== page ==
Bearing Witness, Mendieta Nowby Vanessa Thill
Ana Mendieta: Covered in Time and History
BERKELEY ART MUSEUM | NOVEMBER 9, 2016 – FEBRUARY 12, 2017
Death is palpable in Ana Mendieta’s work, as a body undergoes elemental transformation. Grave-like pits, gushing blood, and gunpowder silhouettes operate on a symbolic and primordial level, but it’s important to note that some of her earliest work was a direct response to the rape and murder of a nursing student on her college campus in 1973 at University of Iowa. Campus rape is still an egregious threat to young women, and with an aggressively anti-woman administration in 2017, it is no wonder that Mendieta’s work still feels so raw and relevant.
Covered in Time and History is an exhibition of Mendieta’s films and photographs that traveled from the University of Minnesota to Nova Southeastern in Fort Lauderdale, and finally to the Berkeley Art Museum. Twenty-one of the artist’s films, newly restored from Super 8, fill a room with silhouettes in water, earth, fire, and blood, orbiting the dark space as the videos loop. She moves between different moods and evocations: from a bitter explosion of flames and a blazing heart in the darkness in Anima, Silueta de Cohetes (Firework Piece) (1976) to tidal erosions and forms melting into the soft earth in Creek (1974).
Mendieta worked repeatedly with red pigments and animal blood from the very beginning of her career. In such pieces as Sweating Blood and Self Portrait with Blood (both 1973), the artist stoically drips blood from her hairline, or poses with face bloodied. This symbolic material of Christian and pre-Christian ritual provokes a visceral response; as Mendieta “wounds” herself she points to a pervasive reality of violence against women’s bodies. In Moffitt Building Piece (1973), her first work created in reaction to the campus murder, Mendieta films passersby as they glance at spilled blood on a public sidewalk. This is her only piece in which the public is directly invoked and clandestinely recorded, but it sets the tone for the politics of witnessing that are central to so much of her work.
In Burial Pyramid of 1974, Mendieta buries herself in rocks, the ground breathing slightly, but she remains corpse-like, seemingly crushed under humming boulders. The silhouette of her body on the ground, a motif she worked with repeatedly, eerily connotes the horror of slack figures of black citizens murdered by police, and more specifically the videos that circulate of them. Mendieta’s films, mostly three minutes in length, also mirror the short looping format of those damned eye-witness videos, forever replaying brutal suffering as testimony to injustice. As a young Cuban-American exiled in the white Midwest, for Mendieta to place her body so vulnerably at the forefront of her work is an assertion of a brown body taking up space in all the ways that are unacceptable to the state.
She carried out her performances alone or with the help of one or two people, yet a sense of a supernatural audience or divine witness pervades her work. Her steely reserve is the dark will of a priestess, laced with the temptation of the body’s most extreme limits but also with a faith in transformation. To witness her power is sacred, as she glitters on the edge of the beyond. Death is not an end for Mendieta, who exemplifies a unique and multivalent approach to time as medium, as in her phrase that titles the show, “I was covered by time and history.”1 Employing a sudden explosive time, but also time that ebbs, the films provoke a deep awareness of duration, elucidating breath as an apt metaphor, an interval of intensity.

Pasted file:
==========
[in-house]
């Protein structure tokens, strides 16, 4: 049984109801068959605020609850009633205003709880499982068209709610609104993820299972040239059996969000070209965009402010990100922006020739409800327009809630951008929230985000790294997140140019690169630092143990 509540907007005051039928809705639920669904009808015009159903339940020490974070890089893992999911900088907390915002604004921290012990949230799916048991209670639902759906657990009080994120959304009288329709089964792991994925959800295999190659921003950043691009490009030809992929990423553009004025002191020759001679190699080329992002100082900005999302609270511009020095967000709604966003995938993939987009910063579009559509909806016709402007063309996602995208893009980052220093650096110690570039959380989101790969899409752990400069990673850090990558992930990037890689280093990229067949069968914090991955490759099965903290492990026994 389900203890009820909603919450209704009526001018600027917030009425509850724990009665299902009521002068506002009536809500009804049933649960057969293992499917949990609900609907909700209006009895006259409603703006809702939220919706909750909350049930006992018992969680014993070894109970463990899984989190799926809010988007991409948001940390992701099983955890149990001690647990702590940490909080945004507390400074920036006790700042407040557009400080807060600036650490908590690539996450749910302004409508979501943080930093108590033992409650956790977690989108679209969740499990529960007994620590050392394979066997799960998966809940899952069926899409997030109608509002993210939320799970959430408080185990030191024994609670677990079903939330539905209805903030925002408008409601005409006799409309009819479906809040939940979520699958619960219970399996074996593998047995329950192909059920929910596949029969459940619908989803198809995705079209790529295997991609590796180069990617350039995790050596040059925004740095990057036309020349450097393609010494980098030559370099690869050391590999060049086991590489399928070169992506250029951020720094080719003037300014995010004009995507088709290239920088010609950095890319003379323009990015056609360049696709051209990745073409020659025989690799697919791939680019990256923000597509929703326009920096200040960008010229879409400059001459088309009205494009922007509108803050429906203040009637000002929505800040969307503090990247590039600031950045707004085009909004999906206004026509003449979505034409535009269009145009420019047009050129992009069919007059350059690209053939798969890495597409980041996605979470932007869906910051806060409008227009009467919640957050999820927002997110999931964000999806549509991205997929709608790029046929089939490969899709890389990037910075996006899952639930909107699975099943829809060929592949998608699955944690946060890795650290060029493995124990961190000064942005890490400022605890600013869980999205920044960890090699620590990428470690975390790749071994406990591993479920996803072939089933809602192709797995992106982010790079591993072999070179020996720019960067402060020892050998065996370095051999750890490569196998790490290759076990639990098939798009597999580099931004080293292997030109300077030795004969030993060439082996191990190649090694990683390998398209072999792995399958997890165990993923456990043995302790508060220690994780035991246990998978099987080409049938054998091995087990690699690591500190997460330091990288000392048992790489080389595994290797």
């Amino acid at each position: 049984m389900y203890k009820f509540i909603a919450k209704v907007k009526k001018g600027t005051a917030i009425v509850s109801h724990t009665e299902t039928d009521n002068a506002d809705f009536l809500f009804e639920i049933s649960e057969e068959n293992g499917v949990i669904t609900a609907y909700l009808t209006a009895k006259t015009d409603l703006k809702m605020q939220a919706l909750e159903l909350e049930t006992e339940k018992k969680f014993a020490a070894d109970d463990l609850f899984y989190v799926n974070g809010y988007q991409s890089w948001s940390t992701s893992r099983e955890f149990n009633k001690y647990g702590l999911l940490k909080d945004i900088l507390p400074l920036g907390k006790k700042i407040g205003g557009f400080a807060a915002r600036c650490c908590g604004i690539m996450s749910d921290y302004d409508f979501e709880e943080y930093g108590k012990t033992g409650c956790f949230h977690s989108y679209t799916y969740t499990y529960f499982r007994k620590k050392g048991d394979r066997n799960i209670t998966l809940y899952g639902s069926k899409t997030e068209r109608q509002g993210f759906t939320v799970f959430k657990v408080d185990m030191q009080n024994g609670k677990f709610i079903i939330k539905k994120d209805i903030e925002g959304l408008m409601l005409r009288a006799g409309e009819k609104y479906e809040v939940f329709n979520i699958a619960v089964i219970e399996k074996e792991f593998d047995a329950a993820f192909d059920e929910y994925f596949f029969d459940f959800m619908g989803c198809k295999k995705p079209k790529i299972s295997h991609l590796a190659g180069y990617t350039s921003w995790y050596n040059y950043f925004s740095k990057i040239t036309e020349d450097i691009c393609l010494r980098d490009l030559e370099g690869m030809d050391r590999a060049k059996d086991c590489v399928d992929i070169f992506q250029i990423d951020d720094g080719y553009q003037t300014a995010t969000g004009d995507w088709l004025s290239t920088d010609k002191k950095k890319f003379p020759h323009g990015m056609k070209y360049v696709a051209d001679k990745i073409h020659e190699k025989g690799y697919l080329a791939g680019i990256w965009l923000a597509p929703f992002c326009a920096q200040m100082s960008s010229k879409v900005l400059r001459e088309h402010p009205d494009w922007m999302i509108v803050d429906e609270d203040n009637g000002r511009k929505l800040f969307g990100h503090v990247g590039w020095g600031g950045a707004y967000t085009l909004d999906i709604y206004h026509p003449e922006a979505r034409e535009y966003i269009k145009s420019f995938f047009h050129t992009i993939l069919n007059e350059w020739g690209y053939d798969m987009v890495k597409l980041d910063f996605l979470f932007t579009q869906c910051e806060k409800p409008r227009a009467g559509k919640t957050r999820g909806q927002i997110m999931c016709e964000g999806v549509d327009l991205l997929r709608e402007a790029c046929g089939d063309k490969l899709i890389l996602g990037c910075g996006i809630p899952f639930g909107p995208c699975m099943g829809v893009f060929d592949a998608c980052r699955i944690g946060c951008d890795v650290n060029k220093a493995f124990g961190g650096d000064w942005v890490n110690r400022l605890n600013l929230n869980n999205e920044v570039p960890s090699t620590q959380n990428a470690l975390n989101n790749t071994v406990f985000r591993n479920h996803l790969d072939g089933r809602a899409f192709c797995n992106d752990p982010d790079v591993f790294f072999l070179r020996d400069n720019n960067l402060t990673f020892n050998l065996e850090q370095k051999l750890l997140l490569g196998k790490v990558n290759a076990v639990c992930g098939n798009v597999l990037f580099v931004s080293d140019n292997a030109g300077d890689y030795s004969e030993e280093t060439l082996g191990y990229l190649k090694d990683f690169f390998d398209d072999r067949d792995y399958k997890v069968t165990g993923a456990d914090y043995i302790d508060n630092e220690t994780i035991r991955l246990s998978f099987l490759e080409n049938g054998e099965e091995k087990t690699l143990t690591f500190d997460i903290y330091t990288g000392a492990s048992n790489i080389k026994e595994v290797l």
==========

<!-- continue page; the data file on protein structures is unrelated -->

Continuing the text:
Reliving powerful moments in the context of trauma is what is often called bearing witness. When it comes to time-based artwork invoking bodies subject to harm, human integrity demands more activated modes of viewership. Bearing witness to an experience of pain is basically the opposite of gaslighting: a currently popular manipulation in which any experience differing from the dominant narrative is intolerable and made to seem false. Mendieta’s work makes its own vocabulary for her truth, the truth of her pain, exile, disappearance, exhaustion, but most importantly, her secret strength.
Mendieta’s name has returned to the spotlight recently as people discover her work anew, often in the context of suspicions about her then-husband Carl Andre and outrage surrounding her untimely end. Her prolific yet short career has become symbolic of a righteous battle to be seen and heard as a woman of color in a world still dominated by white men. Although her deplorable death has little to do with the revelatory oeuvre we are left with, her life’s work has become a painful metaphor for female brilliance extinguished too soon by forces of patriarchy.
Her career spanned a brief but tumultuous decade from 1973 – 85, and although her work has much in common with the famous movements of this period, such as Land Art, Conceptualism, Feminist Performance, or Minimalism, her lyricism goes deeper into nuance. She exemplifies the strategies of “dematerialization” made famous by Lucy Lippard in 1968, but doubles down on the refusal. As her films document, works such as the Silueta series are temporary interventions that disappear into the earth, leaving the ghosts of her film works to haunt us with resolute strength, and with a call to action as viewers with humanity at stake.
- Linda Montano, “An Interview with Ana Mendieta” in “‘Earth from Cuba, Sand from Varadero’ A Tribute to Ana Mendieta,” ed. Clayton Eshleman and Caryl Eshleman, Sulfur 22(1988):66. [as quoted in the exhibition catalog]